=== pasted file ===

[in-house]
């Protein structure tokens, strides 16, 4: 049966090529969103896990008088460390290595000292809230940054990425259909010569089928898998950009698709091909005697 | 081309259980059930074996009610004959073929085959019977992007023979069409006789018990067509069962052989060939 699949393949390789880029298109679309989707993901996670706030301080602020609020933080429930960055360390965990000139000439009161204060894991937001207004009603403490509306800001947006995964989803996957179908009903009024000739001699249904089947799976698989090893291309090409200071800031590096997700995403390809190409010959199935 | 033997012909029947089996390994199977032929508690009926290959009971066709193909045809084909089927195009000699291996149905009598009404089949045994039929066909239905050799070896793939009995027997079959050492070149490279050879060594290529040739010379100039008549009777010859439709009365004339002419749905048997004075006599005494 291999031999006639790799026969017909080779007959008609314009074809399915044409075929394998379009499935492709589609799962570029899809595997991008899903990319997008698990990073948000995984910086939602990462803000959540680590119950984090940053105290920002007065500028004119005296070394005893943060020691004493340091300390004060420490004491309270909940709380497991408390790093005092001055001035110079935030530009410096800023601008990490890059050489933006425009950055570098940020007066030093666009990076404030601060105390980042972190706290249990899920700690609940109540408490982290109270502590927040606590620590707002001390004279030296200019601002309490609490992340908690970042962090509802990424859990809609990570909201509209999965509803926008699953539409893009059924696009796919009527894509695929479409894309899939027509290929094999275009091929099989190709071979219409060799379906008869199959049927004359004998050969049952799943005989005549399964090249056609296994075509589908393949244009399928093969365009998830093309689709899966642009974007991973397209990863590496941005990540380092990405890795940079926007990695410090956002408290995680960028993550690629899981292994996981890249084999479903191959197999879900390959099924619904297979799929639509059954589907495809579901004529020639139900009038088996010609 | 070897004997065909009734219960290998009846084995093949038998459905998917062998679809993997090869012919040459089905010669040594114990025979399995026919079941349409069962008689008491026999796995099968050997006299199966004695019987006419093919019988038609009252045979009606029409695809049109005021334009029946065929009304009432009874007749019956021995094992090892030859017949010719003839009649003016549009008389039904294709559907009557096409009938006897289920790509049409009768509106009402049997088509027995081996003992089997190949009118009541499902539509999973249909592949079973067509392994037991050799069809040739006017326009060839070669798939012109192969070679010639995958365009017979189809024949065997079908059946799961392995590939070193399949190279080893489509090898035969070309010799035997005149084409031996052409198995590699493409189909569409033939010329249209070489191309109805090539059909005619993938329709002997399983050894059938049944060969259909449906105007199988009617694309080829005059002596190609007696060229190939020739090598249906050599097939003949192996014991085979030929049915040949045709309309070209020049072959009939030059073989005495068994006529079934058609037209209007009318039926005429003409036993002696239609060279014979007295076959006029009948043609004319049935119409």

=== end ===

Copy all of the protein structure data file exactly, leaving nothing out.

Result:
[in-house]
């Protein structure tokens, strides 16, 4: 049966090529969103896990008088460390290595000292809230940054990425259909010569089928898998950009698709091909005697 | 081309259980059930074996009610004959073929085959019977992007023979069409006789018990067509069962052989060939 699949393949390789880029298109679309989707993901996670706030301080602020609020933080429930960055360390965990000139000439009161204060894991937001207004009603403490509306800001947006995964989803996957179908009903009024000739001699249904089947799976698989090893291309090409200071800031590096997700995403390809190409010959199935 | 033997012909029947089996390994199977032929508690009926290959009971066709193909045809084909089927195009000699291996149905009598009404089949045994039929066909239905050799070896793939009995027997079959050492070149490279050879060594290529040739010379100039008549009777010859439709009365004339002419749905048997004075006599005494 291999031999006639790799026969017909080779007959008609314009074809399915044409075929394998379009499935492709589609799962570029899809595997991008899903990319997008698990990073948000995984910086939602990462803000959540680590119950984090940053105290920002007065500028004119005296070394005893943060020691004493340091300390004060420490004491309270909940709380497991408390790093005092001055001035110079935030530009410096800023601008990490890059050489933006425009950055570098940020007066030093666009990076404030601060105390980042972190706290249990899920700690609940109540408490982290109270502590927040606590620590707002001390004279030296200019601002309490609490992340908690970042962090509802990424859990809609990570909201509209999965509803926008699953539409893009059924696009796919009527894509695929479409894309899939027509290929094999275009091929099989190709071979219409060799379906008869199959049927004359004998050969049952799943005989005549399964090249056609296994075509589908393949244009399928093969365009998830093309689709899966642009974007991973397209990863590496941005990540380092990405890795940079926007990695410090956002408290995680960028993550690629899981292994996981890249084999479903191959197999879900390959099924619904297979799929639509059954589907495809579901004529020639139900009038088996010609 | 070897004997065909009734219960290998009846084995093949038998459905998917062998679809993997090869012919040459089905010669040594114990025979399995026919079941349409069962008689008491026999796995099968050997006299199966004695019987006419093919019988038609009252045979009606029409695809049109005021334009029946065929009304009432009874007749019956021995094992090892030859017949010719003839009649003016549009008389039904294709559907009557096409009938006897289920790509049409009768509106009402049997088509027995081996003992089997190949009118009541499902539509999973249909592949079973067509392994037991050799069809040739006017326009060839070669798939012109192969070679010639995958365009017979189809024949065997079908059946799961392995590939070193399949190279080893489509090898035969070309010799035997005149084409031996052409198995590699493409189909569409033939010329249209070489191309109805090539059909005619993938329709002997399983050894059938049944060969259909449906105007199988009617694309080829005059002596190609007696060229190939020739090598249906050599097939003949192996014991085979030929049915040949045709309309070209020049072959009939030059073989005495068994006529079934058609037209209007009318039926005429003409036993002696239609060279014979007295076959006029009948043609004319049935119409």